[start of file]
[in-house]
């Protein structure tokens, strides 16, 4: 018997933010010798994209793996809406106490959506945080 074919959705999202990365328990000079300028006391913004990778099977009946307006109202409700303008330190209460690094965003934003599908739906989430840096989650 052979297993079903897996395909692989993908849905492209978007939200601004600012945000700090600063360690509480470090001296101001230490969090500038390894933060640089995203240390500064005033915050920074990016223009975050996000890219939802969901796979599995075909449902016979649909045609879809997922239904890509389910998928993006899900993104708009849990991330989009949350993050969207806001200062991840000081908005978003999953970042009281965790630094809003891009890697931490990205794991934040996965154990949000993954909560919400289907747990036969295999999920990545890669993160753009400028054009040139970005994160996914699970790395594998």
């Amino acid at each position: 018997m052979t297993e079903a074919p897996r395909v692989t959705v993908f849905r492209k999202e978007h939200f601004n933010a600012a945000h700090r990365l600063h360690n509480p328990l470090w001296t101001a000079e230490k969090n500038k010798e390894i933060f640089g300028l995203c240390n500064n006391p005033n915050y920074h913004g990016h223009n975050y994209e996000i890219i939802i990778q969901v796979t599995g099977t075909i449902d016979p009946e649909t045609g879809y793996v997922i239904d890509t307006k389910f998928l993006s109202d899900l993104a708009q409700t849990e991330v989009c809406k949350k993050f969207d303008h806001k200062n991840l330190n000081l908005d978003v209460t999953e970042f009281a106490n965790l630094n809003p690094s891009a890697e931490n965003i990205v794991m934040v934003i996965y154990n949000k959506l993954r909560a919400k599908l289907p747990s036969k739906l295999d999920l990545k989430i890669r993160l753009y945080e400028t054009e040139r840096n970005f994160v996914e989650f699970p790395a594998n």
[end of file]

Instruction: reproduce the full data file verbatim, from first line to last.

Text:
[in-house]
């Protein structure tokens, strides 16, 4: 018997933010010798994209793996809406106490959506945080 074919959705999202990365328990000079300028006391913004990778099977009946307006109202409700303008330190209460690094965003934003599908739906989430840096989650 052979297993079903897996395909692989993908849905492209978007939200601004600012945000700090600063360690509480470090001296101001230490969090500038390894933060640089995203240390500064005033915050920074990016223009975050996000890219939802969901796979599995075909449902016979649909045609879809997922239904890509389910998928993006899900993104708009849990991330989009949350993050969207806001200062991840000081908005978003999953970042009281965790630094809003891009890697931490990205794991934040996965154990949000993954909560919400289907747990036969295999999920990545890669993160753009400028054009040139970005994160996914699970790395594998």
């Amino acid at each position: 018997m052979t297993e079903a074919p897996r395909v692989t959705v993908f849905r492209k999202e978007h939200f601004n933010a600012a945000h700090r990365l600063h360690n509480p328990l470090w001296t101001a000079e230490k969090n500038k010798e390894i933060f640089g300028l995203c240390n500064n006391p005033n915050y920074h913004g990016h223009n975050y994209e996000i890219i939802i990778q969901v796979t599995g099977t075909i449902d016979p009946e649909t045609g879809y793996v997922i239904d890509t307006k389910f998928l993006s109202d899900l993104a708009q409700t849990e991330v989009c809406k949350k993050f969207d303008h806001k200062n991840l330190n000081l908005d978003v209460t999953e970042f009281a106490n965790l630094n809003p690094s891009a890697e931490n965003i990205v794991m934040v934003i996965y154990n949000k959506l993954r909560a919400k599908l289907p747990s036969k739906l295999d999920l990545k989430i890669r993160l753009y945080e400028t054009e040139r840096n970005f994160v996914e989650f699970p790395a594998n």